The tenure of Anderson has coincided with a number of financial woes at the club, with players and staff regularly going unpaid, games cancelled due to player strikes and the embarrassing situation involving Christian Doidge, who was supposed to sign permanently following a loan deal. However, the move was cancelled after it was revealed parent club Forest Green Rovers had to pay his wages for the duration of his spell at the Trotters.
There could be good news for the club’s long-suffering fans, however….
A Stay of Execution, Or a New Beginning?
There has been a long-running saga off the field at Bolton, with a consortium called Football Ventures keen to buy out Anderson’s major shareholding in the club.
However, the deal is taking an eternity to complete, and if there is no movement soon and players remain unpaid then the magnificent seven on the books at the Wanderers – Ben Alnwick, Remi Matthews, Jason Lowe, Erhun Oztumer, Luke Murphy, Josh Magennis and Connor Hall – may not be able to take to the field for the side’s opening fixture against Wycombe on Saturday.
That would leave boss Phil Parkinson with a choice between picking his youth team to fulfil the game, or calling it off and risking a fine, points deduction and other sanctions.
The club remains in administration for the time being, and until the takeover is confirmed its mere existence remains in the balance.
Here’s hoping that the situation is resolved soon, and that Bolton Wanderers’ supporters – who remain blameless and loyal – finally get something to cheer.
Snouts in the Trough: Why Football Clubs Fail
Bolton will join Sunderland, a former Premier League stalwart, in the third tier this term.
The Black Cats have faced their own woes, financially speaking, that have seen them plummet like a stone through the footballing pyramid.
But they at least have some positivity to cling to, and a run to promotion this term appears a distinct possibility.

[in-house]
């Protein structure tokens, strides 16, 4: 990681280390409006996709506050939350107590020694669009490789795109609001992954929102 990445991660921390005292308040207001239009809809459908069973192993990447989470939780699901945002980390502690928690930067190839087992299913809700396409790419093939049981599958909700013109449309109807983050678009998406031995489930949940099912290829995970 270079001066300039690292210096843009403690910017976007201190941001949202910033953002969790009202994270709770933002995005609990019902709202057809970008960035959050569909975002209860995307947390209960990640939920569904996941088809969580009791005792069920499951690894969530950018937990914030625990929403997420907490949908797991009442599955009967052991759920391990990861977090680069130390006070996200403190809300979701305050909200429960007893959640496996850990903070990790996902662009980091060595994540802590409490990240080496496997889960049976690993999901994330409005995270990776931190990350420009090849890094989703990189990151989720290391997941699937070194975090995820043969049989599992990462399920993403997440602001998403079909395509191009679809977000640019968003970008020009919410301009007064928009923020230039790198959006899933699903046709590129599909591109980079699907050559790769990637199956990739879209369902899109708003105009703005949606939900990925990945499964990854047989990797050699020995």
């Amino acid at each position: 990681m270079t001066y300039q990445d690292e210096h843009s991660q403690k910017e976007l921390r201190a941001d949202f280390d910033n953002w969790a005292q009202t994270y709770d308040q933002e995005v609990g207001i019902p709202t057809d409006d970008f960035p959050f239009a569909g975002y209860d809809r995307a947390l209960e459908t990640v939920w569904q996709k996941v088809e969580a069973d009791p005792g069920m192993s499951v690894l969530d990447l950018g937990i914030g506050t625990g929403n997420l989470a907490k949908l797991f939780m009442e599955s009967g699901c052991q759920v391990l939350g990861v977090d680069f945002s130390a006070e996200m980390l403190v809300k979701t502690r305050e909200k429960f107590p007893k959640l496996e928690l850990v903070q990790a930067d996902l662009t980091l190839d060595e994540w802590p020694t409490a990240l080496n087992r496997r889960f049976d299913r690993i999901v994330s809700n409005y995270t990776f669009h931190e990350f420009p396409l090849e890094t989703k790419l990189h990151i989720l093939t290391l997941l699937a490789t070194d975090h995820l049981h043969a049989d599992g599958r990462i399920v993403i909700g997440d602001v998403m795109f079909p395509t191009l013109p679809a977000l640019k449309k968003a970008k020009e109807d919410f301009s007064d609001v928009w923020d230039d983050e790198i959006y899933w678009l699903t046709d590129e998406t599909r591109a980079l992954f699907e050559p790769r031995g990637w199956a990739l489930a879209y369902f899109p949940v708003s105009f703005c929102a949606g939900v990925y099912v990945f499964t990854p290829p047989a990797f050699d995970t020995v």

For every Ken Anderson there’s an Ellis Short, another hapless owner that has asset-stripped a proud football club and brought it to its knees. His decision making, both in hiring and often the timing of his firings, has also been the subject of ridicule.
Sunderland’s senior management team were able to broker a deal to buy out Short’s shareholding, and for now at least they have turned a corner without a skin thrift owner unwilling to invest in the squad out on his ear.
These reckless owners are not in short supply. Leicester City’s temporary fall from grace was overseen by the firebrand Milan Mandaric, while cataclysmic financial decisions saw Southampton have to sell many of their players and appoint an unknown manager, Jan Poortvliet, to keep costs down. Unsurprisingly they were relegated to the third tier.
Who can forget the Venky’s group destroying Blackburn Rovers, SISU causing Coventry City’s demise and the little-known outfit Convers Sports Initiatives, who owned Portsmouth, forcing the South Coast club into administration?
The Football Association has to get real about who it lets own and operate clubs in the UK. Until they do, more and more bastions of the game will continue to suffer at the hands of nefarious owners and charlatans.